When my child was a few months old I left her biological Father. I was married and very unhappy. When I first met Sylvia’s dad he was charming and sweet and our first year of marriage was really great. We lived in the Island of Tonga in the Pacific Ocean. We had little money, I was isolated from family and friends but was more than happy to do what my husband suggested. I loved the simple life and there really was no room or need for me to go anywhere on my own. We did everything together including working in our shop selling jandals, Tongan donuts and other items to locals.
When we moved back to New Zealand life changed. I was back to reality, back to the world I knew and living the way I knew best. I finally graduated as a teacher and began earning a good income. Being married to a Tongan with poor family members overseas placed pressure on the family. We often sent my earnings overseas to my mother in law to help her get by and would collect clothes and items to send to the family. I really didn’t mind helping but at the end of the day we needed to put our family first. After undergoing fertility treatment to have a child I became pregnant and things in my marriage began to change. I was the provider, my husband was needy and somewhat co-dependent and he could not cope with the fact I was unwell during pregnancy. This placed undue pressure on us. My husband began to act out. He would go play rugby and not return until early hours of the morning, instead choosing to drink Kava, a Tongan stimulant made from a native plant.
Whilst I was growing a child inside me, my husband was escaping any responsibility. He could not deal with the fact I loved someone or something more or equal to him. He needed my full attention and when I was too unwell to give it, he acted out in violence. The first time this happened was a shock to me. I was home feeling sick, eating ginger biscuits and watching TV. The next thing I know my husband came home. He was not happy with me and my choices. He did not think I should eat a biscuit during pregnancy. He picked up the tv and smashed it on the ground. He punched a hole in the wall and when I tried to charge my phone he grabbed the scissors and cut my charger in half. My husband began intimidating me in order to regain the power and control he had lost when I became pregnant.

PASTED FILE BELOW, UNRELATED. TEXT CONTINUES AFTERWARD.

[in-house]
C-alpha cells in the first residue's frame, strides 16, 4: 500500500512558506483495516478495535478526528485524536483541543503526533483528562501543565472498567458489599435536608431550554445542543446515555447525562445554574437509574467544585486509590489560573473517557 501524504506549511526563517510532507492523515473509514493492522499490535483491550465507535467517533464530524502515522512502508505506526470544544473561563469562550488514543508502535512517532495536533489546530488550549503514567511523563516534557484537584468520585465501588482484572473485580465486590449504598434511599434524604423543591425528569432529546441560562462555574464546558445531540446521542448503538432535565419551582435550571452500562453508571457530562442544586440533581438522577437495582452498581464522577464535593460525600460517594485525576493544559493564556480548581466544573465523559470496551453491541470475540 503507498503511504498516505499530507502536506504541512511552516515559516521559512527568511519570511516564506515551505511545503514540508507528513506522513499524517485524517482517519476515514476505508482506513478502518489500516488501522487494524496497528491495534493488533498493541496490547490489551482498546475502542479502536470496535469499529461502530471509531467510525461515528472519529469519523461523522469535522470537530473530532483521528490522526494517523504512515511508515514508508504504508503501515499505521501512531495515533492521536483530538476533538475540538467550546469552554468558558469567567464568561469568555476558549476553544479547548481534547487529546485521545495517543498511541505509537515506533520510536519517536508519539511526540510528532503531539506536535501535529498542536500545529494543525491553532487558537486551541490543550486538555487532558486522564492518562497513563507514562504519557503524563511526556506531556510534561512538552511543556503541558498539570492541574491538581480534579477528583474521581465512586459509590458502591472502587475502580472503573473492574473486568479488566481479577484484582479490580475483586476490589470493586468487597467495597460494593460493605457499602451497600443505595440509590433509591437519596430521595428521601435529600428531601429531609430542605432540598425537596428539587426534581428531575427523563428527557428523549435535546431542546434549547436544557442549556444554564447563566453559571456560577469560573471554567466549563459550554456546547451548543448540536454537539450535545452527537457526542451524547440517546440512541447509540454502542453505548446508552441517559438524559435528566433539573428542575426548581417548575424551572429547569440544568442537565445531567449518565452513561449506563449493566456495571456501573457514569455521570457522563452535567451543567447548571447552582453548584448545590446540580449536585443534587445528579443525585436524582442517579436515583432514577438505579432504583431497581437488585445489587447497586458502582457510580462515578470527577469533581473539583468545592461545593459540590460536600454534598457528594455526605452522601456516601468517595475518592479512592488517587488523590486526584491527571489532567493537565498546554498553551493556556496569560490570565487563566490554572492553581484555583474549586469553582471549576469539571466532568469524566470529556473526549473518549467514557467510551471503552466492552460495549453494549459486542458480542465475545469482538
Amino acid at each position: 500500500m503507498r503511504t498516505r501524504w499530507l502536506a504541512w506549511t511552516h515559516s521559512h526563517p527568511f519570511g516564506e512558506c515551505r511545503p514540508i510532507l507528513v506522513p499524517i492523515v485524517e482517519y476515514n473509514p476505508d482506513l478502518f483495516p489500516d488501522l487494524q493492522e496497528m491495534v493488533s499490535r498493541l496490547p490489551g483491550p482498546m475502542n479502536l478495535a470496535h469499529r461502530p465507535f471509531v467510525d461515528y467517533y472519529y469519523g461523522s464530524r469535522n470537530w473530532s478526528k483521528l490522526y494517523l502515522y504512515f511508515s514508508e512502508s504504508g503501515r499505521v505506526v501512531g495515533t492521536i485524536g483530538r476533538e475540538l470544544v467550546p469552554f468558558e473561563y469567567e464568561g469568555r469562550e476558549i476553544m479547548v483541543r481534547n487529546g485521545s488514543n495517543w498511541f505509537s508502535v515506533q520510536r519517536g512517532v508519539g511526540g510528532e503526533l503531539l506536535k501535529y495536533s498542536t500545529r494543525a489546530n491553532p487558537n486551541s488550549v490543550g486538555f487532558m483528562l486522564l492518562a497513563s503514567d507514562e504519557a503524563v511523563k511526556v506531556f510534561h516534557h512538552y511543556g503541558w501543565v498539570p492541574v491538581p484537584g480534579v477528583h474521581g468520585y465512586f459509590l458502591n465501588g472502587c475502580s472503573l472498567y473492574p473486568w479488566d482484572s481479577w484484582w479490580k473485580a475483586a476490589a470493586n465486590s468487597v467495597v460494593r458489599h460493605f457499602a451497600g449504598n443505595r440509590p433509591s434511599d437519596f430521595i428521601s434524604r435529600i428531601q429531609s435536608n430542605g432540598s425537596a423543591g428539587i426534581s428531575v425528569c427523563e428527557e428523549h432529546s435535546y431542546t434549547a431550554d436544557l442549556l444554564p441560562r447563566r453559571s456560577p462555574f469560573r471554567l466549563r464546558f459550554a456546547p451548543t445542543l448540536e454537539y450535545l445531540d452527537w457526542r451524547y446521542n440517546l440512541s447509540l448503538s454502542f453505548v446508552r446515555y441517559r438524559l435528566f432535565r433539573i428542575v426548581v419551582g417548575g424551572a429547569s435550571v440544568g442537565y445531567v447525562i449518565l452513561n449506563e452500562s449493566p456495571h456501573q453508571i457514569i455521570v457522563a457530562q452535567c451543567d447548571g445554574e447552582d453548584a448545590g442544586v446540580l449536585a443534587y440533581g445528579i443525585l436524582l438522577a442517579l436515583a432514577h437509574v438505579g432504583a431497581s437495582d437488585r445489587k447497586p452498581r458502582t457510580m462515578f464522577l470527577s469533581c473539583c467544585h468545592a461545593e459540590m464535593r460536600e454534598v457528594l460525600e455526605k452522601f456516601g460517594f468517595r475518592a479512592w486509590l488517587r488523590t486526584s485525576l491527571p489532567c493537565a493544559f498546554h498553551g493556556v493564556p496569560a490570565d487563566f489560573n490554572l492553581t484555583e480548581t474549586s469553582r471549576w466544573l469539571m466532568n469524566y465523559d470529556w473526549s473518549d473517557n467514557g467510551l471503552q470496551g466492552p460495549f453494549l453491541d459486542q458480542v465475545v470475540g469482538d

At 20 Weeks of pregnancy, we were in a car crash. Someone without a license, registration or wing mirrors crashed into our car. We had a pigeon in the car at the time which died instantly. We had been taking it to my dad. The crash caused me to bleed and I ended up in hospital pleading that I would not lose my child. I stayed in hospital for some time and over the months I developed gestational diabetes and cholostasis of the liver. I was told there was a high chance of still birth. I then spent the remainder of my pregnancy in and out of hospital being monitored until they decided to induce me early. In May 2008, after a 3 day labour my beautiful baby girl was born. I knew what I wanted to call my child but my husband said no. Eventually I agreed upon a name he wanted. However Sylvia was the name of my grandmother and I kept that quiet allowing him to think he had full control of her name.